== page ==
Michael Scott trial: Jury can return majority verdict, judge says

Michael Scott Trial: Jury Can Return Majority Verdict, Judge Says
Michael Scott (58) has pleaded not guilty to murdering Chrissie Treacy outside her home in Derryhiney, Portumna, Co Galway. Photo: Collins
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Eoin Reynolds

The jury in the trial of Michael Scott, who denies murdering his aunt by running over her in an agricultural teleporter, can return a majority verdict if 10 of the six men and six women agree.

The jury had been deliberating for 11 hours and 18 minutes when the court registrar asked if they had reached a verdict on which they all agreed.


When the jury foreman said no, Ms Justice Caroline Biggs said that the time has come when the court will accept a majority verdict. She added: "The system of justice would ask you to strive to achieve a unanimous verdict, and we ask you to continue to try to come to a unanimous verdict. If you can't, you can also return a majority verdict."

The judge further told the jury that there is a "prospect of a disagreement but we are not there yet". She said that if there is a need, she will instruct them in relation to a disagreement at a later stage. She added: "At the minute we ask you to return and continue to do your best to strive to obtain a unanimous verdict or a majority."

She said there is no rush and asked the jury to take their time and let the court know if they need anything.

The jury has gone home for the evening and will return to the Central Criminal Court on Thursday for their fifth day of deliberations.


Mr Scott (58), of Gortanumera, Portumna, Co Galway, has pleaded not guilty to murdering Chrissie Treacy outside her home in Derryhiney, Portumna, Co Galway, on April 27th, 2018. The prosecution case is that Mr Scott deliberately reversed over Ms Treacy following a long-running dispute over land. Mr Scott's lawyers have told the Central Criminal Court that her death was a tragic accident.

Ms Justice Biggs previously told the jury that there is no doubt that Mr Scott was the cause of his aunt's death, but for a murder verdict the jury must be satisfied beyond a reasonable doubt that at the time he ran over her, or the "nanosecond before that," he intended to kill or cause serious injury to her.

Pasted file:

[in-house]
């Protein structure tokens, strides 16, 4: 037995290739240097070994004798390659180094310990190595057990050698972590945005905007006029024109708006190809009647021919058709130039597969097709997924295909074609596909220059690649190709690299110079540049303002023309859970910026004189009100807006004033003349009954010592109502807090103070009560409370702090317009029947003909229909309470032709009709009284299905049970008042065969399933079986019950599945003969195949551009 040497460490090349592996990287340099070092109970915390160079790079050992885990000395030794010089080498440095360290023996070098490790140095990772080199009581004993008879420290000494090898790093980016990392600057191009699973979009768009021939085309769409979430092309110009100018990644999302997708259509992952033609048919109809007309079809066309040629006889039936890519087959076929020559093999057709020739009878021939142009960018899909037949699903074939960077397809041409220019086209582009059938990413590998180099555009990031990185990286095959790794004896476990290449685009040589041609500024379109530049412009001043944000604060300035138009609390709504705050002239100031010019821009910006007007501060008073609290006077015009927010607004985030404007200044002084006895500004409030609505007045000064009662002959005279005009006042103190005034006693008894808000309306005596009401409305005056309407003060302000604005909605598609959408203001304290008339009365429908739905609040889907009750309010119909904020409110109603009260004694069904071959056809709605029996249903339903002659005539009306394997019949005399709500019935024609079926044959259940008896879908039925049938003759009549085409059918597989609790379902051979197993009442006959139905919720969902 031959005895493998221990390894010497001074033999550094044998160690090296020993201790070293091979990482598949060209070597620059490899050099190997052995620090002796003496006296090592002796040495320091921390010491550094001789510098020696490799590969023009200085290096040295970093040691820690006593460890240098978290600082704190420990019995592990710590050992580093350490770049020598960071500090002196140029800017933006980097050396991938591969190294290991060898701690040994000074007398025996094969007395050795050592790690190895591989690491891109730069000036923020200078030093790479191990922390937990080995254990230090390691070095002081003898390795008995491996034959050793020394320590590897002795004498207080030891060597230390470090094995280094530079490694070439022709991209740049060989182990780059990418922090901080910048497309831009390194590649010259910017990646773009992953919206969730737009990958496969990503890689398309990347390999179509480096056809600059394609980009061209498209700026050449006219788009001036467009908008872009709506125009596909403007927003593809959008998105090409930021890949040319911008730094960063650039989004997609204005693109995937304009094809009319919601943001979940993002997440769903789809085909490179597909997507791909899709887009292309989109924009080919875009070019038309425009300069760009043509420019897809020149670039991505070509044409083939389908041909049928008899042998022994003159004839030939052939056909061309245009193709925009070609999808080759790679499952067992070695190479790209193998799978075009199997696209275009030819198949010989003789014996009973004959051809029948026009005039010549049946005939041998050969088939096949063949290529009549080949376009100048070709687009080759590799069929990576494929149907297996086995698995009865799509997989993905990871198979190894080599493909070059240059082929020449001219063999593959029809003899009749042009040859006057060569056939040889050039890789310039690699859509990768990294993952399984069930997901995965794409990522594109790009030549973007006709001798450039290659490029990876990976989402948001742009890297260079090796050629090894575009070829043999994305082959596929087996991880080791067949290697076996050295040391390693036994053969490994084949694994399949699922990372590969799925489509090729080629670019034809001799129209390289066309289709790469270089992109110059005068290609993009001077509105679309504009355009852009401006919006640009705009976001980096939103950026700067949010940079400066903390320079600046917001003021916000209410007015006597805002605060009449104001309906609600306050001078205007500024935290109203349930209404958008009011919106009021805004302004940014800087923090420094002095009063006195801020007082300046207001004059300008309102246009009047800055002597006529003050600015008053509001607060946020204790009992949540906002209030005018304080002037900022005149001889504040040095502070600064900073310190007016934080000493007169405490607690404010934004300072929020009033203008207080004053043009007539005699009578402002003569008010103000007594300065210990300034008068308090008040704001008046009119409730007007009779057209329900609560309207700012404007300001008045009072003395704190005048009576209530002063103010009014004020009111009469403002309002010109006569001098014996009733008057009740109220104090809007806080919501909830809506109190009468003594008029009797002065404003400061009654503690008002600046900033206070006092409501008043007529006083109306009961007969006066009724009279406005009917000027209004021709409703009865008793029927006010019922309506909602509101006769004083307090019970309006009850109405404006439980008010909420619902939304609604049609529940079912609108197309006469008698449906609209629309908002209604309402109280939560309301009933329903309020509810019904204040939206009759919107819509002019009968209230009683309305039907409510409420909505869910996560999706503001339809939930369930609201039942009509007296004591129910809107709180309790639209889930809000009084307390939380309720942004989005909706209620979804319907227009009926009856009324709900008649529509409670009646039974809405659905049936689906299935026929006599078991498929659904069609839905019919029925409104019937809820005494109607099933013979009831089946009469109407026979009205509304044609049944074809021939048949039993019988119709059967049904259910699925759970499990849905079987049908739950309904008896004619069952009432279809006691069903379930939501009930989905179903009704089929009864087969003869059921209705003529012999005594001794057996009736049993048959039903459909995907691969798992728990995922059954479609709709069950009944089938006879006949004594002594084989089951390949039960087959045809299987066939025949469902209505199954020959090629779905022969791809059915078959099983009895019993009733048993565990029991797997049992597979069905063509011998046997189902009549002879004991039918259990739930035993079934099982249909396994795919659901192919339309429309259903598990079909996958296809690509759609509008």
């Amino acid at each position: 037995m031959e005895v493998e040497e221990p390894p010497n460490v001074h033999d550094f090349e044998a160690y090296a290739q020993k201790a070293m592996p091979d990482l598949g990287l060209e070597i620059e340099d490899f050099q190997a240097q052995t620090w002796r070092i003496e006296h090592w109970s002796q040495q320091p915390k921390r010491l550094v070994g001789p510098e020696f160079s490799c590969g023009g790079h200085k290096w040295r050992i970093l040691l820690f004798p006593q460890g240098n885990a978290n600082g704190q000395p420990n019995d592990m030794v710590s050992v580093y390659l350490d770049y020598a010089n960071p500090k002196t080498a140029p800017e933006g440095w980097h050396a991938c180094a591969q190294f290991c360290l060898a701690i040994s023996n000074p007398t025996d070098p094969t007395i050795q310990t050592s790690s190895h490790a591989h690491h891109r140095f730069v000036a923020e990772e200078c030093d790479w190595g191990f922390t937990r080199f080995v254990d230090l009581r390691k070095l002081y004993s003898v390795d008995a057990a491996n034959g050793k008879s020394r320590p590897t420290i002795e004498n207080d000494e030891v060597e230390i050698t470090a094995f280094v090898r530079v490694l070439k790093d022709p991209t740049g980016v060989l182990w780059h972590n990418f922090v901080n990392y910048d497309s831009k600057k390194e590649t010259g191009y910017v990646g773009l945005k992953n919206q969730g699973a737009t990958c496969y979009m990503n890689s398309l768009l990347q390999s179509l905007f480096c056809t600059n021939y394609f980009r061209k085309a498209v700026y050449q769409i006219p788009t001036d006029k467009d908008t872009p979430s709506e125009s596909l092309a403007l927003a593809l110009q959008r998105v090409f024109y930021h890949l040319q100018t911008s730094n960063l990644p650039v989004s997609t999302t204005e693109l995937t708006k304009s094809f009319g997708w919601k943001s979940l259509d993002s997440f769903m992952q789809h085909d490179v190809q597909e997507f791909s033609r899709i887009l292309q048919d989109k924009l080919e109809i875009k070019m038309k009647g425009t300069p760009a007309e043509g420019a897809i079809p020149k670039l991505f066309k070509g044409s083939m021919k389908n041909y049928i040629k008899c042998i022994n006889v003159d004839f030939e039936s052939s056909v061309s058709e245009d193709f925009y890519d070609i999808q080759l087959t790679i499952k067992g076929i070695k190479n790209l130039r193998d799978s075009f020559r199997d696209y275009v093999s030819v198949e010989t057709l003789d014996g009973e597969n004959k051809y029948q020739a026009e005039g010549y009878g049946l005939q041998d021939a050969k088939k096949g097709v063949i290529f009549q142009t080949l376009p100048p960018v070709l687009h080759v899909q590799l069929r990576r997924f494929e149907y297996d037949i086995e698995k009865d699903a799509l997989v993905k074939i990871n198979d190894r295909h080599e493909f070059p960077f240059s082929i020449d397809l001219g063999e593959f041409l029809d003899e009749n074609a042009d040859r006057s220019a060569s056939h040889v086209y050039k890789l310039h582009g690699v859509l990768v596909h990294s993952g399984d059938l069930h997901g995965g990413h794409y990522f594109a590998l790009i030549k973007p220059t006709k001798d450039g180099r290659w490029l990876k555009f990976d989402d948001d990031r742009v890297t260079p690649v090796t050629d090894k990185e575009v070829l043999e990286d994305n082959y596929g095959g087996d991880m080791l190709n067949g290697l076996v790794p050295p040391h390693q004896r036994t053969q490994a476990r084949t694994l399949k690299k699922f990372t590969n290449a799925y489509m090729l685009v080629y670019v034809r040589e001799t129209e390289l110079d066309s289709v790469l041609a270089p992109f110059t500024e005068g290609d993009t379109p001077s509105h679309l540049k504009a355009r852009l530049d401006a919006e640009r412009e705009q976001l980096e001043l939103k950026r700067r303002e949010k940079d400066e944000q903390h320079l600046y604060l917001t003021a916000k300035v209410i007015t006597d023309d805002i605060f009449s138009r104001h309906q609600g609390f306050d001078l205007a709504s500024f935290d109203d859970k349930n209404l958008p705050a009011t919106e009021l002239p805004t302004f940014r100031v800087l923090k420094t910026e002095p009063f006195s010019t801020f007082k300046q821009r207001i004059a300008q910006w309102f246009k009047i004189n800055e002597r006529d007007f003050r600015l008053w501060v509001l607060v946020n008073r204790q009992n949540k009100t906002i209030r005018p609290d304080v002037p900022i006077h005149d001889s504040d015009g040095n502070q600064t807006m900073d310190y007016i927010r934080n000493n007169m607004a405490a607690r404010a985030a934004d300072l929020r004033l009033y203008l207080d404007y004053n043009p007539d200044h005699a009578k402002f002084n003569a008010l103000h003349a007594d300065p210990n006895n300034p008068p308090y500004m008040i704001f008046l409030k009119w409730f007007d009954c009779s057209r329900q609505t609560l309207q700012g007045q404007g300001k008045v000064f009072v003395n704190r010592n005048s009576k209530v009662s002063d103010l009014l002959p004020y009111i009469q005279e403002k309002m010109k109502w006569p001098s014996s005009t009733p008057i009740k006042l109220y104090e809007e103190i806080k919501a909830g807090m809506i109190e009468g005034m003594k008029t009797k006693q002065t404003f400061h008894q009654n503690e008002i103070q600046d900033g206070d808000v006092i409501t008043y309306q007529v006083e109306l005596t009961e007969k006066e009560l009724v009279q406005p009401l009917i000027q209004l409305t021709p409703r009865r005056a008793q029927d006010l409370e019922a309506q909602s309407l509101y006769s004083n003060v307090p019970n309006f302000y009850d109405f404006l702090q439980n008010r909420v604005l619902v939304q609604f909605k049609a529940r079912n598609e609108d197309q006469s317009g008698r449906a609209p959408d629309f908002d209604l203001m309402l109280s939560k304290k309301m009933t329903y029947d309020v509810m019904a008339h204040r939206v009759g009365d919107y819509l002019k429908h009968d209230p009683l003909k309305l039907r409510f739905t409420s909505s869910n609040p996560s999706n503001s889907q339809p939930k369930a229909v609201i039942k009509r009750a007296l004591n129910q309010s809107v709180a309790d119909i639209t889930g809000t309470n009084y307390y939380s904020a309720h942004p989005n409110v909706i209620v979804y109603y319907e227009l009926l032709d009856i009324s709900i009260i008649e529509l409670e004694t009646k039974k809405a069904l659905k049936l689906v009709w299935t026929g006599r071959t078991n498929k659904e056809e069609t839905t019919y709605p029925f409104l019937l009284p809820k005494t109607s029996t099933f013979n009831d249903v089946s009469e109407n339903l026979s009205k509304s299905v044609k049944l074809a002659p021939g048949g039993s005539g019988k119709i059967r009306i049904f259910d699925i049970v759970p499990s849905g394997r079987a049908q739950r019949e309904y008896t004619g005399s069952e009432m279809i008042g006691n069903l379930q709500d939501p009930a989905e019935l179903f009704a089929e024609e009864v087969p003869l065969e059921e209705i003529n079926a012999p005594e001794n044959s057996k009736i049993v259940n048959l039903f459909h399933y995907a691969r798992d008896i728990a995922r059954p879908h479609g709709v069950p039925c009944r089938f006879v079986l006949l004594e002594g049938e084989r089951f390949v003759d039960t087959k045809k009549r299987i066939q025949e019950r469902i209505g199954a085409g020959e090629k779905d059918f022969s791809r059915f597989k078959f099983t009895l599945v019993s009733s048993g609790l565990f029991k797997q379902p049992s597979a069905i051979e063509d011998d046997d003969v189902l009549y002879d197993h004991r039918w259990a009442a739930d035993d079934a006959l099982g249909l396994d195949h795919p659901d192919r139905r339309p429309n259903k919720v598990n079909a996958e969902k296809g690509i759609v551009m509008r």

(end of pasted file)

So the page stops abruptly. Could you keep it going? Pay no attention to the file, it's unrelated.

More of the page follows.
If the jury has a reasonable doubt about his intent, if it reasonably could have been an accident, they must acquit him of murder and then consider a verdict of manslaughter.

For a manslaughter verdict, Ms Justice Biggs said the jury must be satisfied that Mr Scott was driving in a "grossly negligent" way. If the prosecution has failed to prove murder or manslaughter to the required standard, Ms Justice Biggs said the jury must acquit.


The trial has heard that Mr Scott told gardaí that he was reversing the teleporter across the yard outside Ms Treacy's home when he felt a "thump" and thought he might have struck a trailer. He said he rolled the machine forward to level ground and when he got out of the cabin he found Ms Treacy lying on the ground.

Jury begins deliberations in trial of Michael Scot...
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The trial also heard that Ms Treacy and her brothers farmed about 140 acres at Derryhiney and that she owned another farm at nearby Kiltormer. Following the deaths of Ms Treacy's brothers, Michael Scott came to own half the land at Derryhiney and Ms Treacy owned the other half. She leased her land at Kiltormer and Derryhiney to Michael Scott.

Witness Regina Donohue has told the trial that by Christmas 2017, the deceased had made an application through her solicitor to split the land at Derryhiney.

On the day that Ms Treacy died, Mr Scott was to receive a letter from an agricultural consultant telling him that Ms Treacy was applying for a single farm payment in respect of certain fields on the Derryhiney farm.

The jury began deliberating last Friday.

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